I’ve seen Mitchell fight before (his fifth-round TKO of Walter Estrada). He’s a quality fighter, although I don’t consider him to be a bona fide top 10 junior lightweight contender. He was obviously developed well because he’s got a solid foundation and he isn’t without technique, but he’s there to be tagged and he doesn’t appear to have a consistent offense. Right now, I wouldn’t pick him to beat top 130-pounders like Jorge Linares or even the guy he and his promoter Frank Warren are calling out, Rocky Martinez, but I would like to see those fights.

I might be in the minority but I don’t think Berto is overrated. I think he’s proven to be more than “a prospect with a belt” this year. THE RING ranks Berto No. 6 at welterweight — behind Shane Mosley, Miguel Cotto, Antonio Margarito, Joshua Clottey and Carlos Quintana — and that’s right where he should be. Right now I wouldn’t pick him to beat any of the top five, but I wouldn’t count him out vs. any of them, especially Quintana and Clottey.

I only visited Angulo once during his camp for Cintron and (as I noted in my column for that week) he wasn’t sparring because he had come back from the doctor’s office. I didn’t think he looked sick at the time (this was two weeks ago) but he had a light workout that day, so it would have been hard to tell even if he was.

My guess is that the only way we’ll see a Kirkland-Angulo showdown in the next three-to-four years is if it takes place in a federal prison, but that fight would be so good I’d actually be willing to cover it from ringside.


'Sup Dougie,
That was a tough break for “Perro”, perhaps it just wasn't his day. I give Kermit Cintron all the credit in the world for adding a few new wrinkles to his game and gutting out the win. With the rumors of Angulo being ill before the weigh-in and the fact that Cintron was 169-lbs at fight time, I thought it would be a long night for the tough Mexican. The manner in which “Perro” tried to win shows the size of his heart and perhaps he too will learn something from this loss as I assume Cintron did from his ahem- “draw” against the always-mobile Sergio Martinez.

Hey, didn't Andre Berto have a fight on the same card? Either that, or HBO has some EA Sports video magic the way the NBA analysts on Sports Center do and simply played out two digitized characters resembling Berto and Urango. What a waste that was. Did nothing for either fighter and in fact, probably added more doubt to Berto's credentials.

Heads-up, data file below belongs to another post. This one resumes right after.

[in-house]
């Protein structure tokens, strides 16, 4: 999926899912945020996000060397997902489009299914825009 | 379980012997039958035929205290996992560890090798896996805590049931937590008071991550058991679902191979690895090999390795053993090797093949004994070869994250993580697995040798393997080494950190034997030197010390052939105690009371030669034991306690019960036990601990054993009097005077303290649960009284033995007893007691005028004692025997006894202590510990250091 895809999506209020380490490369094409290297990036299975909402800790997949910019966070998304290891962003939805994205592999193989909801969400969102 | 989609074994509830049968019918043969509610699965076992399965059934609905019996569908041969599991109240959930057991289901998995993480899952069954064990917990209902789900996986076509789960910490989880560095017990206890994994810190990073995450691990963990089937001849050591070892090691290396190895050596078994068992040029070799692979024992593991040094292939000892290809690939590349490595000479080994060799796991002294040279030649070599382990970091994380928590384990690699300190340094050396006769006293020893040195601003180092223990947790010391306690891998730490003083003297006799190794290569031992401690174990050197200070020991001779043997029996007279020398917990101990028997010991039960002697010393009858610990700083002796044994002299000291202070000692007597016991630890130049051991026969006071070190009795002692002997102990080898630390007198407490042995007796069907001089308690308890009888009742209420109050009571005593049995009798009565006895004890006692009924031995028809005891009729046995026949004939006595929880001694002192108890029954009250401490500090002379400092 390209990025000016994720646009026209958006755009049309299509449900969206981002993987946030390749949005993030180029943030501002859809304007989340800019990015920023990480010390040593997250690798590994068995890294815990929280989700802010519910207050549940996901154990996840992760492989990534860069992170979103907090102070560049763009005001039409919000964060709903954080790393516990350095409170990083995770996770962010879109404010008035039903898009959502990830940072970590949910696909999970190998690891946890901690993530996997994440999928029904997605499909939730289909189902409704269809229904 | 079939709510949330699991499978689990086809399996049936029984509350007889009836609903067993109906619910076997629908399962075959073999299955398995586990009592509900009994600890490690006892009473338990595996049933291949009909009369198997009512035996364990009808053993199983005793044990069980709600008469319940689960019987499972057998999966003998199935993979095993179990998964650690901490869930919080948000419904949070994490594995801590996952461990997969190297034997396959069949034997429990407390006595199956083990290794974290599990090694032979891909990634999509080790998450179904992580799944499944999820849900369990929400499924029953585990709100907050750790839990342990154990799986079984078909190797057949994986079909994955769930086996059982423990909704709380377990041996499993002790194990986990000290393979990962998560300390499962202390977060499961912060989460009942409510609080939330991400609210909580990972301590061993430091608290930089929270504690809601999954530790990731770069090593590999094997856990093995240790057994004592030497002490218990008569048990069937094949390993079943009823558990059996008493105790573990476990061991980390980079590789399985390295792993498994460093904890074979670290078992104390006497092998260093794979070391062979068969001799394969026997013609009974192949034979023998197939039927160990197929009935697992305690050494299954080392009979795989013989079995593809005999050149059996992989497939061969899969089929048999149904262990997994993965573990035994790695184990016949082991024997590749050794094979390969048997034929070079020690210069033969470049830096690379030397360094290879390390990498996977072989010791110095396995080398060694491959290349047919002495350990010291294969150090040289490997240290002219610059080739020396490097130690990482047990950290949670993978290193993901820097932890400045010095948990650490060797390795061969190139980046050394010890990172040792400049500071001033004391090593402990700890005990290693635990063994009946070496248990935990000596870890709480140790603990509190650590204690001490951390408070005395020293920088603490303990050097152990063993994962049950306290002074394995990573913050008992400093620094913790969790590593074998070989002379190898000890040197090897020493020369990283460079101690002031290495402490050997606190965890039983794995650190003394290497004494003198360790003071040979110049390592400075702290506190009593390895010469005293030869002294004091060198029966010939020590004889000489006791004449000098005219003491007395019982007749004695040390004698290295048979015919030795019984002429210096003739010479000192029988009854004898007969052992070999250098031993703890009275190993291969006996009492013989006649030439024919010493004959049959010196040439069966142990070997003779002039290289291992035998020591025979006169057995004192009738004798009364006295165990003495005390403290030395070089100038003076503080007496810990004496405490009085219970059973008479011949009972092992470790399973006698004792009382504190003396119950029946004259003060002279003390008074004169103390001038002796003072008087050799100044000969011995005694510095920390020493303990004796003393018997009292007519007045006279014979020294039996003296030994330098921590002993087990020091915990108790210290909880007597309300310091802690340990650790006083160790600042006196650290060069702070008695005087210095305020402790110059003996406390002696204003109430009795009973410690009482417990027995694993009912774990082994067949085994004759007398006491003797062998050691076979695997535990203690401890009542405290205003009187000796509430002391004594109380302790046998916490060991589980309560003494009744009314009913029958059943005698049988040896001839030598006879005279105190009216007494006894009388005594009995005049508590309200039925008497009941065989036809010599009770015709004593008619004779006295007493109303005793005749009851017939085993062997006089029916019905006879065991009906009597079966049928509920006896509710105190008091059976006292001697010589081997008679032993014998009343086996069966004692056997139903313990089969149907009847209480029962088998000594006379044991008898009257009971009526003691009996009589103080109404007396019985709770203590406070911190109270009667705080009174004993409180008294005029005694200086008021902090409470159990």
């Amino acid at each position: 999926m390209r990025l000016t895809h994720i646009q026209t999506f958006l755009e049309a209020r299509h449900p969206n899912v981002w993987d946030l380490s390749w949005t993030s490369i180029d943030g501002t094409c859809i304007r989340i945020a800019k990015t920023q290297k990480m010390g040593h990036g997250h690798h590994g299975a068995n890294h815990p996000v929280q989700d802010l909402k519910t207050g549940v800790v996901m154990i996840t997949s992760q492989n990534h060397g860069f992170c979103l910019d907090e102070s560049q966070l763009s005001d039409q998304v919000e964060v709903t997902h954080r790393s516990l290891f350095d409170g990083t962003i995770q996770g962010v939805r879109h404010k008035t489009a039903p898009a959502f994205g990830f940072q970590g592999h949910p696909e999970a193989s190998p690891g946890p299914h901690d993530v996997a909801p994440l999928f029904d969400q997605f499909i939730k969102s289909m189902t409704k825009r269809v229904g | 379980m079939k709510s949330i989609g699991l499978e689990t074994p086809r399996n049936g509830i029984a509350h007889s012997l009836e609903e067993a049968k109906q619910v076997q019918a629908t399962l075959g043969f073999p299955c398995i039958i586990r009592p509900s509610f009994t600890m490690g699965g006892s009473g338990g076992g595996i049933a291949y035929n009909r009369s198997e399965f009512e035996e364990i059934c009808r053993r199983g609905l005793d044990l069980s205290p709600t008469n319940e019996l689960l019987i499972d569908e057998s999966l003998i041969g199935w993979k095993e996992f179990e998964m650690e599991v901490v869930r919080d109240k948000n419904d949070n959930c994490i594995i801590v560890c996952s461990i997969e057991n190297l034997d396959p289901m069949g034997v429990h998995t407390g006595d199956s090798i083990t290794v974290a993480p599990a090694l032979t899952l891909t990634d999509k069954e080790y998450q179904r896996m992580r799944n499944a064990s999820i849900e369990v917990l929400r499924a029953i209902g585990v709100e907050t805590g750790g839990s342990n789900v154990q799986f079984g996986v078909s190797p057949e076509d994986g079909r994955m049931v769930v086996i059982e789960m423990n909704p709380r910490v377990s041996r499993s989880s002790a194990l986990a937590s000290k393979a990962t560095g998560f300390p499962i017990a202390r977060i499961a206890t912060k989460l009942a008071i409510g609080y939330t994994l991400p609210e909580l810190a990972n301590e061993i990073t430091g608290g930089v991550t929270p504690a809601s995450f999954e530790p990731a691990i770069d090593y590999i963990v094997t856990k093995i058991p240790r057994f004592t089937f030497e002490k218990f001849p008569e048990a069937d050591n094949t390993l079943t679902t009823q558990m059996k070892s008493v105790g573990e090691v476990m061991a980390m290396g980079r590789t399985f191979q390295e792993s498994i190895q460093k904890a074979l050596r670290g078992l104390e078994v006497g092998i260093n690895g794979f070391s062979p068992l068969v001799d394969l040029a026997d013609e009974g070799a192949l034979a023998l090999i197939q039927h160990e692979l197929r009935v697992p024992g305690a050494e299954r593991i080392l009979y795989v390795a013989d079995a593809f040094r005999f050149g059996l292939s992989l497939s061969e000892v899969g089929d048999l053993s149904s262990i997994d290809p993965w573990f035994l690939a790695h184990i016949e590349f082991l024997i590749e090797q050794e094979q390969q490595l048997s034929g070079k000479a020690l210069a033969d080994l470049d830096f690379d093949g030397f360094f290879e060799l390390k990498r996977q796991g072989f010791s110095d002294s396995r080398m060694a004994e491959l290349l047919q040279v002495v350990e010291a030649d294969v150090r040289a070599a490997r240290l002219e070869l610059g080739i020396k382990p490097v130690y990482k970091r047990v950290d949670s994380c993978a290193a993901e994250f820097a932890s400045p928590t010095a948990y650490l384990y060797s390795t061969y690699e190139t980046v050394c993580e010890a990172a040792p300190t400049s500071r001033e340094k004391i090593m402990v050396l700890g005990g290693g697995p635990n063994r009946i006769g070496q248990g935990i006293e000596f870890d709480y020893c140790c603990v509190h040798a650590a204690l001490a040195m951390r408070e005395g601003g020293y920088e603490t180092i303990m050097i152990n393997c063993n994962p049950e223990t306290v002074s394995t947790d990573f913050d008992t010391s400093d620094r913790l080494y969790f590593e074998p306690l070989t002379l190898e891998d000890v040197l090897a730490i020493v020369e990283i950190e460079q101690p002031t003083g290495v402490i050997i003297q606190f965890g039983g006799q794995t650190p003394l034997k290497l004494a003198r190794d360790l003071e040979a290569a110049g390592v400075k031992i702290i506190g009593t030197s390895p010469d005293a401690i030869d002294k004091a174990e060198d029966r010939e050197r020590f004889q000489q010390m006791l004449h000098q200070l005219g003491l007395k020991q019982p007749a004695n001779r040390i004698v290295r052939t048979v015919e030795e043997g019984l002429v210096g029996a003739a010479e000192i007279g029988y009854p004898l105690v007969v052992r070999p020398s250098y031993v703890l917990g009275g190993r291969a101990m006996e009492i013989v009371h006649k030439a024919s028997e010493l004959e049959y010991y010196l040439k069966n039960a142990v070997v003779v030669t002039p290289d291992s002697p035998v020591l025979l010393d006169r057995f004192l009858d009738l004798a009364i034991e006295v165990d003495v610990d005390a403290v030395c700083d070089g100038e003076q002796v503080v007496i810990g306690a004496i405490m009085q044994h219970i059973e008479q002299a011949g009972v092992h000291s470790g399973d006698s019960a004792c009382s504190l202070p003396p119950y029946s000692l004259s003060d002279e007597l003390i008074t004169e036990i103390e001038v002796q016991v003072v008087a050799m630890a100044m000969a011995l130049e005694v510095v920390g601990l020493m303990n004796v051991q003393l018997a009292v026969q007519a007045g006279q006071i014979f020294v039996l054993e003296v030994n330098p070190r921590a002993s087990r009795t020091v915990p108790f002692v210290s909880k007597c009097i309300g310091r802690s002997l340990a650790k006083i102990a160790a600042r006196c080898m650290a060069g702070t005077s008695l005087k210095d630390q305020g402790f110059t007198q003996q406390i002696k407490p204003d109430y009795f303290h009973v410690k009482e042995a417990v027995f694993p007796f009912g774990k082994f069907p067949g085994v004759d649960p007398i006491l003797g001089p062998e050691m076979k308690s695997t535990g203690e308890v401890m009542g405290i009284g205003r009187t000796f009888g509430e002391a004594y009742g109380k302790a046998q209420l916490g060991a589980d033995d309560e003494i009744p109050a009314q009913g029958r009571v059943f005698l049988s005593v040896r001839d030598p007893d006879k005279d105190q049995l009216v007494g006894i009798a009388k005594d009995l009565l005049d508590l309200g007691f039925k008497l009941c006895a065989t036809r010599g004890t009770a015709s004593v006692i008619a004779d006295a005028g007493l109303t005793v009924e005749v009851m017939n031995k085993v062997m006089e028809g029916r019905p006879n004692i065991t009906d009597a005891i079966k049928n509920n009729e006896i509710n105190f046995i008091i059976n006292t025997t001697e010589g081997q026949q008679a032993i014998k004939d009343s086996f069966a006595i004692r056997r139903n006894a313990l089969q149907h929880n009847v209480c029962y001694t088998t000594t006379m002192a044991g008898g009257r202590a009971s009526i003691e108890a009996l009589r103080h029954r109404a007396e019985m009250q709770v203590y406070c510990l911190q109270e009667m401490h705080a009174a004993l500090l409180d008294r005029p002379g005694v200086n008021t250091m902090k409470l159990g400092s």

What the heck, at least we saw two guys in the ring actually fighting. The Euro-Heavyweights have stooped to a new low with Valuev/Chagaev doing their best feints behind medical laboratories. Where were all these experts for any of the Klitschko's pre-fight tests? Yeah, I said it. — Joseph

Evidently they were hanging out in Finland. I could care less about that silly WBA heavyweight title bout. The first fight was boring and the rematch threatened be boring AND ugly. Somebody wake me when Lamon Brewster, who recently signed with Willie Sauerland and was supposed to fight on the Chagaev-Valuev undercard, fights one of them.

If those two welterweights were indeed video game images why didn’t someone with the controls make them FIGHT!?

Angulo-Cintron was a good scrap. I think both the winner and the loser will grow from it. Maybe they’ll rematch in the near future and put on an even better fight.


Good fight by Cintron Saturday night but Angulo just didn't look right the entire night. Something really needs to be done about the weight. Cintron was 170 for a 154lb fight … that just isn't right. If they insist on doing the weigh in the day before the fight then there should be an 8 to 10lb weight gain limit for the next day.

A couple of points about the past week's mailbags. What's with all these letters from “fans” coming in saying “I've never seen Angulo ….” if you are a boxing fan how the hell have you never seen Angulo fight? He has been on TV since about his 9th fight. I'm a boxing fan and I would turn on the TV to watch a Rock’em Sock'em Robot match let alone an all action fighter like Angulo.